When centered on grant-making, foundations can have different functions. They can take an interest at the macro level, where issues of structure, systemic and institutional change, and fundamental issues of global, national and local governance are being tackled; they can make contributions to policy making interventions, like the Ford Foundation, the Charles Stewart Mott Foundation and the Rockefeller Foundation, all from the US, which supported the policy making objectives of the World Conference Against Racism in Durban in 2001 by making extensive investments, despite the reservations about participating shown by the US government; thirdly, they can operate at the micro level, supporting service delivery in various areas of human endeavour (around 75 percent of grant making according to CIVICUS).

Whether based on grant-making, operational projects or policy-making interventions, foundations may be involved in macro governance and confronted with specific issues. It may be hard to measure long-term results of their involvement, assess the advocacy work being done on their behalf, or avoid the contradictions of global inequality between wealthy northern countries and poor developing countries. In a number of cases, ethical questions arising from grant making may weaken fair cooperation, lead to criticisms of donor-driven approaches and undermine the original aims of development projects.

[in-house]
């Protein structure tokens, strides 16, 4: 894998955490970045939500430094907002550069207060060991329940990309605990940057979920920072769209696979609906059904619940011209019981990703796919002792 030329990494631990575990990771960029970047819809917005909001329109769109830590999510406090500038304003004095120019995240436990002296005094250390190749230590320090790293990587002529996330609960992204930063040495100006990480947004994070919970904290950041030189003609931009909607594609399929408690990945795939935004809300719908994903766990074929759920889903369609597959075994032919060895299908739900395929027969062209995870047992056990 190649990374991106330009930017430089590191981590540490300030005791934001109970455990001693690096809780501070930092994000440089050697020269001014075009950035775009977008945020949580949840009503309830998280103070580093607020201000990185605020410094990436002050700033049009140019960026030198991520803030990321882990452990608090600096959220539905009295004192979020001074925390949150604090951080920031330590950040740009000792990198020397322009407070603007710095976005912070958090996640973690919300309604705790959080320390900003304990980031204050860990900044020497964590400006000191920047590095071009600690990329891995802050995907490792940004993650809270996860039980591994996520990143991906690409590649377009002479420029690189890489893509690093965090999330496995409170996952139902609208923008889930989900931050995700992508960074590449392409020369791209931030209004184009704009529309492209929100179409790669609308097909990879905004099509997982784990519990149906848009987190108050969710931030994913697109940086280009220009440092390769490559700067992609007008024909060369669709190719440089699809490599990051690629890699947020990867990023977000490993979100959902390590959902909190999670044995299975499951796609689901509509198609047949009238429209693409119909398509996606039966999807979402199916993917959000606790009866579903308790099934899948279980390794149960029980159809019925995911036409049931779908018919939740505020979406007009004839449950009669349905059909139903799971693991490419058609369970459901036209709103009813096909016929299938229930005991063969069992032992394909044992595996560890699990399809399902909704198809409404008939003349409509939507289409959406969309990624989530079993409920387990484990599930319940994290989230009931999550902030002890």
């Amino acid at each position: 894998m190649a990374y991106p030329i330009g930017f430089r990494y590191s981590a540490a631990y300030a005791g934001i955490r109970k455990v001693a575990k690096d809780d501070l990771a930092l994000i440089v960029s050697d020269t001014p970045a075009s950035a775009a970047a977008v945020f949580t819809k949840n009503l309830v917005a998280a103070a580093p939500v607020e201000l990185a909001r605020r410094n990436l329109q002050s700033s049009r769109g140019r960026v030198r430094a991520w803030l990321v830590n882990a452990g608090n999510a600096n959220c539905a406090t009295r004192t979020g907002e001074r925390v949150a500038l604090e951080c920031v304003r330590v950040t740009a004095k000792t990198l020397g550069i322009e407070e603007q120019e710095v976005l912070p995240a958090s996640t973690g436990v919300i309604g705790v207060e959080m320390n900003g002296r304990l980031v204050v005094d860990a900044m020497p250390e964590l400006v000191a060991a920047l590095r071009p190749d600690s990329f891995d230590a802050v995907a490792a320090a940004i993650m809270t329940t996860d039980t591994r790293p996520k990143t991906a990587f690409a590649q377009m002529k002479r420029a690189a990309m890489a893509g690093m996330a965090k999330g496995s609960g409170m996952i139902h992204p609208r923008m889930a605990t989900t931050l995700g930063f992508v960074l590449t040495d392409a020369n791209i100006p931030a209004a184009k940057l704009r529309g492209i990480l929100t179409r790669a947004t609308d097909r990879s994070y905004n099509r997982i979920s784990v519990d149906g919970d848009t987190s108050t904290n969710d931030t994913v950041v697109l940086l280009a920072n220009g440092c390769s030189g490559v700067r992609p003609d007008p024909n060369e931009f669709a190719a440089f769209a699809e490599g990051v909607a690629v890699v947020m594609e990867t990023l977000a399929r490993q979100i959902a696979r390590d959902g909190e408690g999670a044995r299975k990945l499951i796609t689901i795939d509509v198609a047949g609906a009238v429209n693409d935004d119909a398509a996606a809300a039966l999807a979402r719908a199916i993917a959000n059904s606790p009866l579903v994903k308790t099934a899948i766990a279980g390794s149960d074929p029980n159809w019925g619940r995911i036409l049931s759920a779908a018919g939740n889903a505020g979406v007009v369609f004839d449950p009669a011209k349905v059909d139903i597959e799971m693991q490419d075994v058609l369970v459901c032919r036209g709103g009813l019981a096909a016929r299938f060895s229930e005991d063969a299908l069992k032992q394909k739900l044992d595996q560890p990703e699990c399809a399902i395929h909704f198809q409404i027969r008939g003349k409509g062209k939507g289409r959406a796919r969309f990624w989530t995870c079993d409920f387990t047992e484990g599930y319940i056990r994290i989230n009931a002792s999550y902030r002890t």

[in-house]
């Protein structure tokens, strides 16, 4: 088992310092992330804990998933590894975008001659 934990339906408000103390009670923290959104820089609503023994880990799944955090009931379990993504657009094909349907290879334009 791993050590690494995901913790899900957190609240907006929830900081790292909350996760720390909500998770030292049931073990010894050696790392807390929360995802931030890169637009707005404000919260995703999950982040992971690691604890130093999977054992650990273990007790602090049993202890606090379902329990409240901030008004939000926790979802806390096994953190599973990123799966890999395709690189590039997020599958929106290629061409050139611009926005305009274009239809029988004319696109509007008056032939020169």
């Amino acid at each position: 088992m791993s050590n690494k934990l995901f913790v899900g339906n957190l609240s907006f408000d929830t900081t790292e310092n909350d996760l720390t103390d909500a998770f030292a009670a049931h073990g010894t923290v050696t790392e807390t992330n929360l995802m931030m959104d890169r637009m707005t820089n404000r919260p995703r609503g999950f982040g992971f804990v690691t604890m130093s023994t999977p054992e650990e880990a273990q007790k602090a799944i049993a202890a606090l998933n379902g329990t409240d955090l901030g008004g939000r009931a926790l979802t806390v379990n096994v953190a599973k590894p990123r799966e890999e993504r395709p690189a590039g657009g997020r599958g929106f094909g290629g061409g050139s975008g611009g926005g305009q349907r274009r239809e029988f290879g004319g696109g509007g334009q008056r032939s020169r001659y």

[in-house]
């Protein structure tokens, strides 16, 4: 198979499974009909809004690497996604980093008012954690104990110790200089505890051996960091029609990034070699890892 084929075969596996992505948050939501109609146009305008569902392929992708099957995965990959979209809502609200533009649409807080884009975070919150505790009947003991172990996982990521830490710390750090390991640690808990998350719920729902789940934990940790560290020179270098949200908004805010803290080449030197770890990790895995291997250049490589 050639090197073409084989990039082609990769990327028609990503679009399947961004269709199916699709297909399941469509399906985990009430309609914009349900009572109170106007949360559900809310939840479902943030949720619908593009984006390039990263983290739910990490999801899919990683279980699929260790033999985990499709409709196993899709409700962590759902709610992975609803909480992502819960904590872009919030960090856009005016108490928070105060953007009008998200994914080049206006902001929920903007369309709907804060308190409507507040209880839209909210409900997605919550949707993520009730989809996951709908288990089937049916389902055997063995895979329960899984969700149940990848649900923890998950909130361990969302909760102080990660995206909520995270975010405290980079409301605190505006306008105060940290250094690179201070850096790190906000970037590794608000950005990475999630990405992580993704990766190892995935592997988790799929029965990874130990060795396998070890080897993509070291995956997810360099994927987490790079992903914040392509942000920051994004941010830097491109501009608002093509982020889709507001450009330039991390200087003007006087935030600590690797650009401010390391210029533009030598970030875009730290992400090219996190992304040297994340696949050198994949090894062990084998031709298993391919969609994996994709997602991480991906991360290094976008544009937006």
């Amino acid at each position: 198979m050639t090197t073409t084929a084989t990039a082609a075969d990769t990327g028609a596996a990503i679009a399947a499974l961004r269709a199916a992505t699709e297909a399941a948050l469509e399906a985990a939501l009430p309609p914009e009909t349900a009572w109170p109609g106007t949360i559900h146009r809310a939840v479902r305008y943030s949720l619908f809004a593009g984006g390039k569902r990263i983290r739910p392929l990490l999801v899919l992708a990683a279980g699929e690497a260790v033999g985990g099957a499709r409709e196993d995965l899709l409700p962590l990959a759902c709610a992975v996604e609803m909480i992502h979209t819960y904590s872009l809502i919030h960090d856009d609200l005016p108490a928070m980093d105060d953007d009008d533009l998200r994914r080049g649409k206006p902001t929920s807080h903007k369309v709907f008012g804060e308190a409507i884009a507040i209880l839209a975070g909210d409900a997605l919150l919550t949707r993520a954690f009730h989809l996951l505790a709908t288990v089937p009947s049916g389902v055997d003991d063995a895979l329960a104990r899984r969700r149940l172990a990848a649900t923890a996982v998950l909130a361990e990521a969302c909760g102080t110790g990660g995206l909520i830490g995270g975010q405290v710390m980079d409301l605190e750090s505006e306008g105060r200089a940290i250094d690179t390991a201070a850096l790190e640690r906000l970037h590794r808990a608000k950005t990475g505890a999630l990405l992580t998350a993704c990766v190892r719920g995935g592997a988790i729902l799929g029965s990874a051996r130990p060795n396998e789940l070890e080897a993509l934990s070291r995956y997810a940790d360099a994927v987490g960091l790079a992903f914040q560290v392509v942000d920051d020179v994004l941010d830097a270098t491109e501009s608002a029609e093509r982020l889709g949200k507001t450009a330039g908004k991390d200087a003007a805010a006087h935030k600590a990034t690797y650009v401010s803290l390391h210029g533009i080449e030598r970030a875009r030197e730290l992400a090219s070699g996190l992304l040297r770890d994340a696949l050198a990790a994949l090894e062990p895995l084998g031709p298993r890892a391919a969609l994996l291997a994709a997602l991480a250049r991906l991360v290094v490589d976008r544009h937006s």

For all those reasons, foundations are sometimes associated with the ‘soft power’ concept, especially when they are politically oriented and aim at promoting contacts between some social sectors and their counterparts in other countries. For example, the Konrad Adenauer Foundation in Germany made it possible for Angela Merkel, when she was the Environment minister (1994-1998), to get in touch with Chuck Hagel, who was later the American Defense Secretary.

These questions have led grant-seeking organisations as well as grant-making organisations to improve transparency, which involves the need to produce regular reports. As an intrinsic part of the broader fabric of civil society, international foundations are expected to be subject to the same burdens of public accountability, with a view to promote their legitimacy in a changing global context.


Frits Hondius and Tymen J. van der Ploeg, Foundations, Tübingen: Mohr Siebieck, 2001
Richard Owen and Michael Dynes, The Time Guide to1992, London, 1989